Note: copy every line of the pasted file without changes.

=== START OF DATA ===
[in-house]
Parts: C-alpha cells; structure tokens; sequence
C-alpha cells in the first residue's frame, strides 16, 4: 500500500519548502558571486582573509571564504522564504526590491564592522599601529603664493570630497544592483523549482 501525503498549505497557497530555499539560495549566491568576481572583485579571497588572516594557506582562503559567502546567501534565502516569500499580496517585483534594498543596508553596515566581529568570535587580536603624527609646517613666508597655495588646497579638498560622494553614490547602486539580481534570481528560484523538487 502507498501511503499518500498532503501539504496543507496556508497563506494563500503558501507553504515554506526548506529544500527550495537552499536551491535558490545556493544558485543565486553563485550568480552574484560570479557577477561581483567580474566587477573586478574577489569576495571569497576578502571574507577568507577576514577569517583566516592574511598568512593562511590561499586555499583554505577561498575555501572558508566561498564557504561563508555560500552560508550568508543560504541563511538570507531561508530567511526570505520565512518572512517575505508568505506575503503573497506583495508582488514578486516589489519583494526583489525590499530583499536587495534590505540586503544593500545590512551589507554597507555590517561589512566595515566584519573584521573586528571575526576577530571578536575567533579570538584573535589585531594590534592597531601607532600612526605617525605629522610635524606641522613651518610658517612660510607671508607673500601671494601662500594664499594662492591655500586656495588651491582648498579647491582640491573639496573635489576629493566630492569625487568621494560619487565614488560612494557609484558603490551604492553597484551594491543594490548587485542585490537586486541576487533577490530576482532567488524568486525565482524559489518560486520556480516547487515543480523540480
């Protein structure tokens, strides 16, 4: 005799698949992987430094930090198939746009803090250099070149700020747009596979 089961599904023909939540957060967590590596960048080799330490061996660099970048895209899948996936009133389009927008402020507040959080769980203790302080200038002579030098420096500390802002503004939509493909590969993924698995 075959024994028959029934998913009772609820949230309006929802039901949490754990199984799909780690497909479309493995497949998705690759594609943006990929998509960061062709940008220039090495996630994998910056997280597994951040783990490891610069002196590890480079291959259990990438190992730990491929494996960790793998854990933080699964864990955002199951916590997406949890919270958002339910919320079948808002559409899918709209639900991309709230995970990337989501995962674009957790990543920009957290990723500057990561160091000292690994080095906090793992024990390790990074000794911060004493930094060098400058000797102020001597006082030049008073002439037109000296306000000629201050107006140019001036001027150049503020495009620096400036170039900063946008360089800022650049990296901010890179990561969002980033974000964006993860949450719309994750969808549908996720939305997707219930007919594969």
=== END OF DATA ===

[in-house]
Parts: C-alpha cells; structure tokens; sequence
C-alpha cells in the first residue's frame, strides 16, 4: 500500500519548502558571486582573509571564504522564504526590491564592522599601529603664493570630497544592483523549482 501525503498549505497557497530555499539560495549566491568576481572583485579571497588572516594557506582562503559567502546567501534565502516569500499580496517585483534594498543596508553596515566581529568570535587580536603624527609646517613666508597655495588646497579638498560622494553614490547602486539580481534570481528560484523538487 502507498501511503499518500498532503501539504496543507496556508497563506494563500503558501507553504515554506526548506529544500527550495537552499536551491535558490545556493544558485543565486553563485550568480552574484560570479557577477561581483567580474566587477573586478574577489569576495571569497576578502571574507577568507577576514577569517583566516592574511598568512593562511590561499586555499583554505577561498575555501572558508566561498564557504561563508555560500552560508550568508543560504541563511538570507531561508530567511526570505520565512518572512517575505508568505506575503503573497506583495508582488514578486516589489519583494526583489525590499530583499536587495534590505540586503544593500545590512551589507554597507555590517561589512566595515566584519573584521573586528571575526576577530571578536575567533579570538584573535589585531594590534592597531601607532600612526605617525605629522610635524606641522613651518610658517612660510607671508607673500601671494601662500594664499594662492591655500586656495588651491582648498579647491582640491573639496573635489576629493566630492569625487568621494560619487565614488560612494557609484558603490551604492553597484551594491543594490548587485542585490537586486541576487533577490530576482532567488524568486525565482524559489518560486520556480516547487515543480523540480
């Protein structure tokens, strides 16, 4: 005799698949992987430094930090198939746009803090250099070149700020747009596979 089961599904023909939540957060967590590596960048080799330490061996660099970048895209899948996936009133389009927008402020507040959080769980203790302080200038002579030098420096500390802002503004939509493909590969993924698995 075959024994028959029934998913009772609820949230309006929802039901949490754990199984799909780690497909479309493995497949998705690759594609943006990929998509960061062709940008220039090495996630994998910056997280597994951040783990490891610069002196590890480079291959259990990438190992730990491929494996960790793998854990933080699964864990955002199951916590997406949890919270958002339910919320079948808002559409899918709209639900991309709230995970990337989501995962674009957790990543920009957290990723500057990561160091000292690994080095906090793992024990390790990074000794911060004493930094060098400058000797102020001597006082030049008073002439037109000296306000000629201050107006140019001036001027150049503020495009620096400036170039900063946008360089800022650049990296901010890179990561969002980033974000964006993860949450719309994750969808549908996720939305997707219930007919594969």